The eighteenth century black japanned thick pine and oak carcass chest having an oversailing top and the typical drawer arrangement of a chest on stand with three short top drawers with three long drawers under, the whole with gilt and polychrome chinoiserie decoration depicting typical oriental figures, pagodas, animals and landscapes with period brass drop ring handles, the sides with further decoration depicting bamboo, swans and fauna, the whole on a plinth base surviving from the third quarter of eighteenth century England.
The condition of the chest is truly country house, i.e. lived in but thoroughly evocative of its story so far. There are several deficiencies to the lacquer to note; with several scratches, scuffs and some minor old losses though overall it remains an attractive piece in its entirety. To the reverse there are two charmingly primitive old repairs to the back panels. There is a very well established patination and craquelure to the lacquer. We love pieces that show their battle scars and remain in un-restored condition, many of these japanned chests were re-decorated in Victorian times, here we see the original Georgian surfaces, No feet have been added to this chest, we have only added rails to the base, concealed, so that she can stand true as this piece once would have stood on a stand. Most of the handles are original or only slightly later, with one escutcheon showing loss. Many chests of this era have later additions, simply down to wear over 250 years, commensurate with use. She is structurally stable and her drawers move freely. She is heavy for a relatively small chest, the mixture of pine and oak being very thick, and expensive at the time.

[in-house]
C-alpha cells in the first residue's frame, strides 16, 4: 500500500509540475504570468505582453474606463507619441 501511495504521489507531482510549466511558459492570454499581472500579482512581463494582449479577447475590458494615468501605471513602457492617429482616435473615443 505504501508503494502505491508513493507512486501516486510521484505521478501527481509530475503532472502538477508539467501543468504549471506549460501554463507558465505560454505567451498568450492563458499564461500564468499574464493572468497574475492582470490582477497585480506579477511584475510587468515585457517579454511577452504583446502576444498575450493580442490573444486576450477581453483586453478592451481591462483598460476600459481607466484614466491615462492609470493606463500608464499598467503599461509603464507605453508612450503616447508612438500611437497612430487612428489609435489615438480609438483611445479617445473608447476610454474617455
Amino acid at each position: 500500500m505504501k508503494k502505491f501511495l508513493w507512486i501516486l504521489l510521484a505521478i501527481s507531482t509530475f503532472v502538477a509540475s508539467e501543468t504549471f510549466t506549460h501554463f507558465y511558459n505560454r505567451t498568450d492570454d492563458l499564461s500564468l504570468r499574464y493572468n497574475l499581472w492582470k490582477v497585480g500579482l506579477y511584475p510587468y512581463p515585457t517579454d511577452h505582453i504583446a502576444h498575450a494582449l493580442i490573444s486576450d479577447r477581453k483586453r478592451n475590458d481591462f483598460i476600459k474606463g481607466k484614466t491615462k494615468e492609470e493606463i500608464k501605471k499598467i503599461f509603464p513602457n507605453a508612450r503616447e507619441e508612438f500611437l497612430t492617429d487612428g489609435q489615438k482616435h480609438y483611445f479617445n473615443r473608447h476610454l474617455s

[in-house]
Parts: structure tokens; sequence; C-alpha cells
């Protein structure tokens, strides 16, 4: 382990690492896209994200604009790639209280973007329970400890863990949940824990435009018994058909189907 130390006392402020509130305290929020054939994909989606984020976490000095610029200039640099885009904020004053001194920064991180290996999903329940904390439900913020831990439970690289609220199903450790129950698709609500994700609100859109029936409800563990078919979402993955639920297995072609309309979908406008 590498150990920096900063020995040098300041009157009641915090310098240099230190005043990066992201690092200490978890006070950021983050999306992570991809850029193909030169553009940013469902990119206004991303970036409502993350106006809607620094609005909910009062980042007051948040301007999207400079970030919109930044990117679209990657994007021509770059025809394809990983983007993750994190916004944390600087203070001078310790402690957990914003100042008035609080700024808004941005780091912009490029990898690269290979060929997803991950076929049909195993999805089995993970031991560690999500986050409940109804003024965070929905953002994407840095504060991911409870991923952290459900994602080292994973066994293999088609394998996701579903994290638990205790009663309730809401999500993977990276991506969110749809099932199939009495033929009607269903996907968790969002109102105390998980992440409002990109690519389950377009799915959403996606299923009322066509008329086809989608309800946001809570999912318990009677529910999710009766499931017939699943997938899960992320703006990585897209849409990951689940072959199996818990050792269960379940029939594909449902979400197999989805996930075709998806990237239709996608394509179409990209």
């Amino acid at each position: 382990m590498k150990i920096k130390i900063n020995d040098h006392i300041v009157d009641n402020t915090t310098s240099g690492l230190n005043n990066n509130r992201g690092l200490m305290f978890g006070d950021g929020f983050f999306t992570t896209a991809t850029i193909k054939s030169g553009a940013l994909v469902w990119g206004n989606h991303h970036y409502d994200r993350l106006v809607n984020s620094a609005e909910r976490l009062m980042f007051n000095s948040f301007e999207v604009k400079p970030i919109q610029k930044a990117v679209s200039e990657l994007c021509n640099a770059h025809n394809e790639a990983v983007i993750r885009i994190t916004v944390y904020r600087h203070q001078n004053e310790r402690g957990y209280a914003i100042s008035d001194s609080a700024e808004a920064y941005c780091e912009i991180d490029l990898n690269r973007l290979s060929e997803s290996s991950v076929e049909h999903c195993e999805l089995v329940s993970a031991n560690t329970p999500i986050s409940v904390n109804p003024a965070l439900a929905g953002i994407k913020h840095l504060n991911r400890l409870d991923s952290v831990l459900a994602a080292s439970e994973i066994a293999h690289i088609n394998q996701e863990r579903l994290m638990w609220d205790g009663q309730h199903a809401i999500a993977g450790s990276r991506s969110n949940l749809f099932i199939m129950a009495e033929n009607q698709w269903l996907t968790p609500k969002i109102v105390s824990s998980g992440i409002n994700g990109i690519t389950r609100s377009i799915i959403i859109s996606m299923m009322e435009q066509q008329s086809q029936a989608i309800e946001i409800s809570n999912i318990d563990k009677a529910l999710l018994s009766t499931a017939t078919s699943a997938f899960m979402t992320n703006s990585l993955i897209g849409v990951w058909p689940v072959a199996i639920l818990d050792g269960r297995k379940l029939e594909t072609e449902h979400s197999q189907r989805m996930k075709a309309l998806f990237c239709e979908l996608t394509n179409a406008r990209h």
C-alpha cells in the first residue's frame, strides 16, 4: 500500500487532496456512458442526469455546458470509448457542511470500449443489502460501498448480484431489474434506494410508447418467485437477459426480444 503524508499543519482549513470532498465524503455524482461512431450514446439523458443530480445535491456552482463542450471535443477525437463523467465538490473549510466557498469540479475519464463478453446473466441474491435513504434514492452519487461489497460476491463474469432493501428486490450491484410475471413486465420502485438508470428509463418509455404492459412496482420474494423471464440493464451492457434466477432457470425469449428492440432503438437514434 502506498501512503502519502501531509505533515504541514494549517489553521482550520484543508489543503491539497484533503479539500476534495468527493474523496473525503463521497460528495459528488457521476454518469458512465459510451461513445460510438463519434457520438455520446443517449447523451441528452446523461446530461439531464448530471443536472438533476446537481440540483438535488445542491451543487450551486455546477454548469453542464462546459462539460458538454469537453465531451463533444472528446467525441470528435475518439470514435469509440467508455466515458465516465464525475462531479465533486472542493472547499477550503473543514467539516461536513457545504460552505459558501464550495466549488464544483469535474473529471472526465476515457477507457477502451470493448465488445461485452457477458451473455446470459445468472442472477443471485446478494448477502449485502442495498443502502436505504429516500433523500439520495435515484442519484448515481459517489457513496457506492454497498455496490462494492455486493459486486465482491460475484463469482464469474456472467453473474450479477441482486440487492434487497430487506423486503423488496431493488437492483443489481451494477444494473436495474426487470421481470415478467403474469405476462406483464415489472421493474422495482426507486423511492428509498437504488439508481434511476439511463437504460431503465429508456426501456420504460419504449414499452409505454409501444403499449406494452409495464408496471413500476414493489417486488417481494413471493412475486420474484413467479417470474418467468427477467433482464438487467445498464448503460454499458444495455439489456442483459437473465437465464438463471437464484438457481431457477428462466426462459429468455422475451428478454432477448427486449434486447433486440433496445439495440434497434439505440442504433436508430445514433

The fine art of chinoiserie has been in existence since the 17th century, and it depicts Chinese style designs applied to furniture, ceramics and fabrics. Chinoiserie is wonderfully beautiful, and tends to depict realistic and fictitious animals, insects, people, foliage, structures and various other elaborate Asian designs that can be incorporated into a number of decorating themes. Antique pieces embellished with Asian-style chinoiserie and high-quality japanning are coated with baked-on layers that look very much like modern-day high-gloss enamel. Chinoiserie that has been japanned is coated with many layers of resin-based gloss and baked dry. Much polishing goes into the true technique of japanning, and high-quality pieces will appear to have deep layers of gloss with the sheen of fine marble, but true antique pieces like this will show signs of age and wear.
Old-monied imperfection at its best.